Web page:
Grief, Pain, The Wilderness Journey, Words of Endurance

by Dave Biebel

Once upon a time there lived a young pastor and his lovely family. The pastor and his wife loved each other very much. They were happy in their work and very devoted to their children, Jonathan and Allison.

The path they walked together seemed so good. The future seemed bright and secure. But late in the summer of Jonathan’s fourth year, he got sick—very sick. Five weeks later, the beautiful, blond-haired, blue-eyed boy died of an undiagnosed illness…

That’s how I entered the wilderness called heartbreak. It’s a lonely, confusing, scary place. If only I’d had a friend to walk with me on this journey, perhaps I might have made it through in less than 15 years.

If you have a friend who is where I once was and you want to help, let me say two things. First, God bless you for caring. If you didn’t care, nothing you could say or do would be very helpful. Second, be assured that you can help and that your help makes a difference. Now let me suggest three ways in which you can walk with a hurting friend.

Your friend needs to know that she’s not alone because you are, and will be, with her. Your friend needs to know that you won’t abandon her—no matter how long it takes, how deep it gets, or how well she follows the expectations of “good grieving.”

From many others she will receive mostly words; from you, she will receive yourself, a companion who will sit in the dark and share her pain, perhaps without saying a word. Spoken words are seldom remembered, but the person who came, who stayed, who wept, who cared is never forgotten.

For most people, the wilderness of heartbreak is uncharted territory—a confusing place without roads, maps, or compass. Few guides really know the way through this wilderness, although many think they do. Those who think they know rush in, offer their pat answers and pious platitudes, answer questions that no one is asking, and leave, smugly assured that they have fulfilled their duty.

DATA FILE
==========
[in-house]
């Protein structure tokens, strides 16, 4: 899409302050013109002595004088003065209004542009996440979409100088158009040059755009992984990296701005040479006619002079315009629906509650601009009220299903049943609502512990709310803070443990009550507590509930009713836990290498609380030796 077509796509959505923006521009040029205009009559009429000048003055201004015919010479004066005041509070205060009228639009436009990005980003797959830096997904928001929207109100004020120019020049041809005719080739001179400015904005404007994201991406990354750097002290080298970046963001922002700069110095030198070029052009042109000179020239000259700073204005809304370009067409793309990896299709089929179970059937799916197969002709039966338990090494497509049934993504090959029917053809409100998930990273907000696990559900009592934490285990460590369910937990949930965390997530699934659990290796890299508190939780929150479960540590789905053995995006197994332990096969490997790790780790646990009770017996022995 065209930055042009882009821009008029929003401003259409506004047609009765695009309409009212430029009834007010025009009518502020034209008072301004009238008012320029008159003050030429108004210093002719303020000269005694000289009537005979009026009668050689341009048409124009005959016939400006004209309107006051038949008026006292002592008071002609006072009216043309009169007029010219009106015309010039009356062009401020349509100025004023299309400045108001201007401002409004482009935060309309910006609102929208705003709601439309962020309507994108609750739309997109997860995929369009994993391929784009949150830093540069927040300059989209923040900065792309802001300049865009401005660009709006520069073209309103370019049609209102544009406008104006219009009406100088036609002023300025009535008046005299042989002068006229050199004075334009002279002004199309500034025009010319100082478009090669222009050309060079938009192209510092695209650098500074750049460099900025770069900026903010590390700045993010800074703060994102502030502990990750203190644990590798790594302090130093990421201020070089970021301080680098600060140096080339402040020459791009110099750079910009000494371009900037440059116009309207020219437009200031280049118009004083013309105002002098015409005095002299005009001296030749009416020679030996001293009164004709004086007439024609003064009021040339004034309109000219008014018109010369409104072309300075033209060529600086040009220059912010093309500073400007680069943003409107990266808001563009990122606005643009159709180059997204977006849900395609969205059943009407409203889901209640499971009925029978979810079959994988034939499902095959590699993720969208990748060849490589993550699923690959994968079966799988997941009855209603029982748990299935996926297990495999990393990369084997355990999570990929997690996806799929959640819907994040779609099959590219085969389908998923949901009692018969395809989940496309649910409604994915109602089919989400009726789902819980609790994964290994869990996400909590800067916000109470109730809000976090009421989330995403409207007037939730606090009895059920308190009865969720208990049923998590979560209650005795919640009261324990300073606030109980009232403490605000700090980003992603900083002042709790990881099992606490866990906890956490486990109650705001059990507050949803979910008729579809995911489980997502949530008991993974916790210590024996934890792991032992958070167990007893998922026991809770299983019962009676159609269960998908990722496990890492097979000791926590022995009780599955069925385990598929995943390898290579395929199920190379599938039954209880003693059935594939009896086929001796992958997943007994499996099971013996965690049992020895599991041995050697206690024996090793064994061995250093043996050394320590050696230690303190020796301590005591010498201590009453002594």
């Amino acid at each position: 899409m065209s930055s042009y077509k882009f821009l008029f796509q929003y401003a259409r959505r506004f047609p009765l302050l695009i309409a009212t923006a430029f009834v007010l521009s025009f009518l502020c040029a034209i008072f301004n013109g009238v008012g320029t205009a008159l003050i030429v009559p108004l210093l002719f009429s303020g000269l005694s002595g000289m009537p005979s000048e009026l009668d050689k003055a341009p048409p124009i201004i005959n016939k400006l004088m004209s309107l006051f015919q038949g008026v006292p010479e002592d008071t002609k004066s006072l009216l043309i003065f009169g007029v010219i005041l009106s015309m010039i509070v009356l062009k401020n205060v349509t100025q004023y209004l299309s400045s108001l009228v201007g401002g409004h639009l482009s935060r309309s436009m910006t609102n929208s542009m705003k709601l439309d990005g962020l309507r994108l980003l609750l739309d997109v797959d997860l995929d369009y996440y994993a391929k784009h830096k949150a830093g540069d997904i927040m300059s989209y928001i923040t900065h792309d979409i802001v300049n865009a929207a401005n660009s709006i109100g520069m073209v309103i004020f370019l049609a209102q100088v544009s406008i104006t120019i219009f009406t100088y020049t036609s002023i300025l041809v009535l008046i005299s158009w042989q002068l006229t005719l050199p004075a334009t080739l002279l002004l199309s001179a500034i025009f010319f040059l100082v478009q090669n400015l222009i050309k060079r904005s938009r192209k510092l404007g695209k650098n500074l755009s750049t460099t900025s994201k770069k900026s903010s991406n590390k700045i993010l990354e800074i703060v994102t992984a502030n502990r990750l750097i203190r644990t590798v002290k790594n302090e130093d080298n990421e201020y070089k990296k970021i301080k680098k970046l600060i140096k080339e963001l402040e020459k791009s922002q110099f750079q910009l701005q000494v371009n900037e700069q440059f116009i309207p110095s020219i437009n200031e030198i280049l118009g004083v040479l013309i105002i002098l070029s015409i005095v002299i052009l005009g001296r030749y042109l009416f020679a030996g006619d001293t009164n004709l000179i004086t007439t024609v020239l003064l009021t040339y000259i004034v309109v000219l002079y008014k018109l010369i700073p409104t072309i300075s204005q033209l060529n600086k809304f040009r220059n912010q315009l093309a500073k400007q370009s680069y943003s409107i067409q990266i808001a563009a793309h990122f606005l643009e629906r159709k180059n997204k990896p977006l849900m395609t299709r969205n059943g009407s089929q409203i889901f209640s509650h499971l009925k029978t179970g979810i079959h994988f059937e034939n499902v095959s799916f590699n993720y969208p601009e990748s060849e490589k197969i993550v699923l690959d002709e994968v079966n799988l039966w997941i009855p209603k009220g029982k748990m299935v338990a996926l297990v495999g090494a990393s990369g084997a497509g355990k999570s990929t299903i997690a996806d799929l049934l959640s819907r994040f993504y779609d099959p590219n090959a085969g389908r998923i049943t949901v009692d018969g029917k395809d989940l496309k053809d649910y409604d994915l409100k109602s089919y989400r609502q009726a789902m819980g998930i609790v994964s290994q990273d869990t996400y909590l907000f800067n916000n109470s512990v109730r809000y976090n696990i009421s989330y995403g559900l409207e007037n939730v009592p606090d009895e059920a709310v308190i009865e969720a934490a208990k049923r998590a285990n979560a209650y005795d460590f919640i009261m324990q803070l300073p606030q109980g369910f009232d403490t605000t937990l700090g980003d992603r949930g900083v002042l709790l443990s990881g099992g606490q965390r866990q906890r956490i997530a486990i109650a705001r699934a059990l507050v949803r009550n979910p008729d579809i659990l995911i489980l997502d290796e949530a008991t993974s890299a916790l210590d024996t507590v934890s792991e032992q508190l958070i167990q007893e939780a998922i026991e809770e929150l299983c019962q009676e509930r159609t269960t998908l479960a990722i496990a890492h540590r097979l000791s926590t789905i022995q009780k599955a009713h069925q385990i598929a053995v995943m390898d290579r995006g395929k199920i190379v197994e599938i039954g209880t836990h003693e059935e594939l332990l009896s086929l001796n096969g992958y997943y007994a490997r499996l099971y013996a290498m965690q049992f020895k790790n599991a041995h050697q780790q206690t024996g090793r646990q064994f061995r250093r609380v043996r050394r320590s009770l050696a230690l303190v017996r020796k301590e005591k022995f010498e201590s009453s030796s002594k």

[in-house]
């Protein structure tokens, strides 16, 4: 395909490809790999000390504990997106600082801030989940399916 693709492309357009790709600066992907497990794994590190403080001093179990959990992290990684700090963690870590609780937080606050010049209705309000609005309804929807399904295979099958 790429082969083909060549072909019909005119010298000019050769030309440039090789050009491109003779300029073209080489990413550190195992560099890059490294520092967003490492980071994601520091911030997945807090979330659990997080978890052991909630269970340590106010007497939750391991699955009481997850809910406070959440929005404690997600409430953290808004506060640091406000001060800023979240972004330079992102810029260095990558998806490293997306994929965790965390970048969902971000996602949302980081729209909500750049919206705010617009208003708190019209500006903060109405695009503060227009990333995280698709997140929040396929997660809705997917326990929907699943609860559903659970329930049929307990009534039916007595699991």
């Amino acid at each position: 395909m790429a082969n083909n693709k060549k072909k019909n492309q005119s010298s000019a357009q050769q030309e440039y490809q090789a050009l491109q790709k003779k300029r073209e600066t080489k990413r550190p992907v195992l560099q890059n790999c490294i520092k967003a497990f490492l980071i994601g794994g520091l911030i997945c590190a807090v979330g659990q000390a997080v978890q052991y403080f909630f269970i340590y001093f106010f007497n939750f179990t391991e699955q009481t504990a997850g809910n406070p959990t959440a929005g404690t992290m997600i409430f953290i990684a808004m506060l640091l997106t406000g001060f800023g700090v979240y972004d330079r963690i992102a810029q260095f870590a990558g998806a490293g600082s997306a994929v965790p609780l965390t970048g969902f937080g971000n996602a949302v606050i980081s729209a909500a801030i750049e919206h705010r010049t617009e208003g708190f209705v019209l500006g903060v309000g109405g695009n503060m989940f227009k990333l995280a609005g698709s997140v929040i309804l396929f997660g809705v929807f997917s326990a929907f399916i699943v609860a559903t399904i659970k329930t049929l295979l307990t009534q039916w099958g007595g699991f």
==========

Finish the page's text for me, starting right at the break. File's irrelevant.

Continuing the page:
True listening, in contrast, involves learning to ask questions, not necessarily to answer them. Ask questions that encourage your friend to delve deeper, discover, face, and perhaps resolve the real issue. Through this process, your friend may express questions or doubts that seem out of character. Even a deeply religious person may express great anger at God, and the intensity with which that anger is expressed may shock you.

If this level of truthful but raw communication occurs, don’t judge your friend, regardless of how uncomfortable you feel at the moment. Take a deep breath and say, “I’m sorry you are feeling such deep pain. These feelings are confusing and hard for us to express. Thank you for trusting me enough to show me what is inside your soul. By sharing this, you have given me a very special gift.” When you validate your friend’s pain, you may be surprised by what she says next.

When given the opportunity, your friend may express her true feelings. Those feelings—whether fear, anger, doubt, or guilt—are an open door to your friend’s heart. It’s important that you accept, not deny, those feelings. Only then can you step through the open door to touch your friend’s hurting heart.

For me, guilt was the open door. I felt responsible for Jonathan’s death, and nothing anyone said could change that. Logically, I knew I wasn’t responsible, but logic didn’t matter because the guilt was in my heart. If someone had simply accepted and validated that guilt for what it was, that person would have touched my heart.

Many people who are sick, for example, express concern that they are a burden to others. They give their family and friends this open door, but instead of walking through it, family and friends often deny the truth. “Oh, no,” they say, “you’re not a burden.” A better response would be, “Yes, this disease is a burden, but it is a burden I freely choose to bear because I love you.”

A sorrow shared is a sorrow diminished. The way to truly share another’s sorrow and thus to diminish it is to love that person. It sounds simple, but love is life’s most difficult—and rewarding—task. If you ask for His help, God can and will give you the love and strength you need to walk with a friend in the wilderness.

Dave Biebel is an ordained minister, speaker, and author of numerous books including Jonathan, You Left Too Soon; If God Is So Good, Why Do I Hurt So Bad?; and How to Help a Heartbroken Friend. To order Dave’s books, visit your local Christian bookstore or write to Liberty.